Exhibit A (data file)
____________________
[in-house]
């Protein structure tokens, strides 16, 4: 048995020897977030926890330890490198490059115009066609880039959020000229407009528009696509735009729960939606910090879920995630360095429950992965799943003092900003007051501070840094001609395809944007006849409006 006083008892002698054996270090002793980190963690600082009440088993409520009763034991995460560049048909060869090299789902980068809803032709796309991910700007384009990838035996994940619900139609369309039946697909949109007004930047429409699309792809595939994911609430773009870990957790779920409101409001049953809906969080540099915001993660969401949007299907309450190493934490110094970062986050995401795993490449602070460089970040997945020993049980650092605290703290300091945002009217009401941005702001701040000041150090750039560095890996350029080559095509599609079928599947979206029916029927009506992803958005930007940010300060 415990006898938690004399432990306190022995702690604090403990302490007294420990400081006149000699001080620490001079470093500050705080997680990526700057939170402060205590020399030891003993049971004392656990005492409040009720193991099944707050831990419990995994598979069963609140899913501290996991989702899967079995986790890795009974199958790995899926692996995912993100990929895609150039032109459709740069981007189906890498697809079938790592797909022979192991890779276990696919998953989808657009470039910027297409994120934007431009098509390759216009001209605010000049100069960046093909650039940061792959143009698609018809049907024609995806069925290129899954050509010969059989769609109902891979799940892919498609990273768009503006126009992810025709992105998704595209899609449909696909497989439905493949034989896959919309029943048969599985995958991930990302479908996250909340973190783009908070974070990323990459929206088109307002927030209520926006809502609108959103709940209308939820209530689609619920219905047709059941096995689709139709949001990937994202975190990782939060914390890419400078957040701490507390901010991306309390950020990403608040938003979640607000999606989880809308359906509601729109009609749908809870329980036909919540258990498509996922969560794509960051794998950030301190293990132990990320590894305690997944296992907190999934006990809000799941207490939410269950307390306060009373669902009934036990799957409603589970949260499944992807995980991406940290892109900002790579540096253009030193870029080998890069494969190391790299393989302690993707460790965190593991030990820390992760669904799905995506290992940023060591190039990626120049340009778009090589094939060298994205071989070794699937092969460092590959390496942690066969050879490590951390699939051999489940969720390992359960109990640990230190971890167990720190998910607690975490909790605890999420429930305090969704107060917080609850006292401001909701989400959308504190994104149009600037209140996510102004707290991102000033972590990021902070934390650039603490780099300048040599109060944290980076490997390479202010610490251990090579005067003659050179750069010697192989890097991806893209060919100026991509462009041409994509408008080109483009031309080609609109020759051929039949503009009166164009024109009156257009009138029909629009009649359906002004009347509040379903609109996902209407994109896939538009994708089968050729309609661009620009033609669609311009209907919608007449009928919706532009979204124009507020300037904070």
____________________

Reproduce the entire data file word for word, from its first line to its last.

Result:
[in-house]
């Protein structure tokens, strides 16, 4: 048995020897977030926890330890490198490059115009066609880039959020000229407009528009696509735009729960939606910090879920995630360095429950992965799943003092900003007051501070840094001609395809944007006849409006 006083008892002698054996270090002793980190963690600082009440088993409520009763034991995460560049048909060869090299789902980068809803032709796309991910700007384009990838035996994940619900139609369309039946697909949109007004930047429409699309792809595939994911609430773009870990957790779920409101409001049953809906969080540099915001993660969401949007299907309450190493934490110094970062986050995401795993490449602070460089970040997945020993049980650092605290703290300091945002009217009401941005702001701040000041150090750039560095890996350029080559095509599609079928599947979206029916029927009506992803958005930007940010300060 415990006898938690004399432990306190022995702690604090403990302490007294420990400081006149000699001080620490001079470093500050705080997680990526700057939170402060205590020399030891003993049971004392656990005492409040009720193991099944707050831990419990995994598979069963609140899913501290996991989702899967079995986790890795009974199958790995899926692996995912993100990929895609150039032109459709740069981007189906890498697809079938790592797909022979192991890779276990696919998953989808657009470039910027297409994120934007431009098509390759216009001209605010000049100069960046093909650039940061792959143009698609018809049907024609995806069925290129899954050509010969059989769609109902891979799940892919498609990273768009503006126009992810025709992105998704595209899609449909696909497989439905493949034989896959919309029943048969599985995958991930990302479908996250909340973190783009908070974070990323990459929206088109307002927030209520926006809502609108959103709940209308939820209530689609619920219905047709059941096995689709139709949001990937994202975190990782939060914390890419400078957040701490507390901010991306309390950020990403608040938003979640607000999606989880809308359906509601729109009609749908809870329980036909919540258990498509996922969560794509960051794998950030301190293990132990990320590894305690997944296992907190999934006990809000799941207490939410269950307390306060009373669902009934036990799957409603589970949260499944992807995980991406940290892109900002790579540096253009030193870029080998890069494969190391790299393989302690993707460790965190593991030990820390992760669904799905995506290992940023060591190039990626120049340009778009090589094939060298994205071989070794699937092969460092590959390496942690066969050879490590951390699939051999489940969720390992359960109990640990230190971890167990720190998910607690975490909790605890999420429930305090969704107060917080609850006292401001909701989400959308504190994104149009600037209140996510102004707290991102000033972590990021902070934390650039603490780099300048040599109060944290980076490997390479202010610490251990090579005067003659050179750069010697192989890097991806893209060919100026991509462009041409994509408008080109483009031309080609609109020759051929039949503009009166164009024109009156257009009138029909629009009649359906002004009347509040379903609109996902209407994109896939538009994708089968050729309609661009620009033609669609311009209907919608007449009928919706532009979204124009507020300037904070």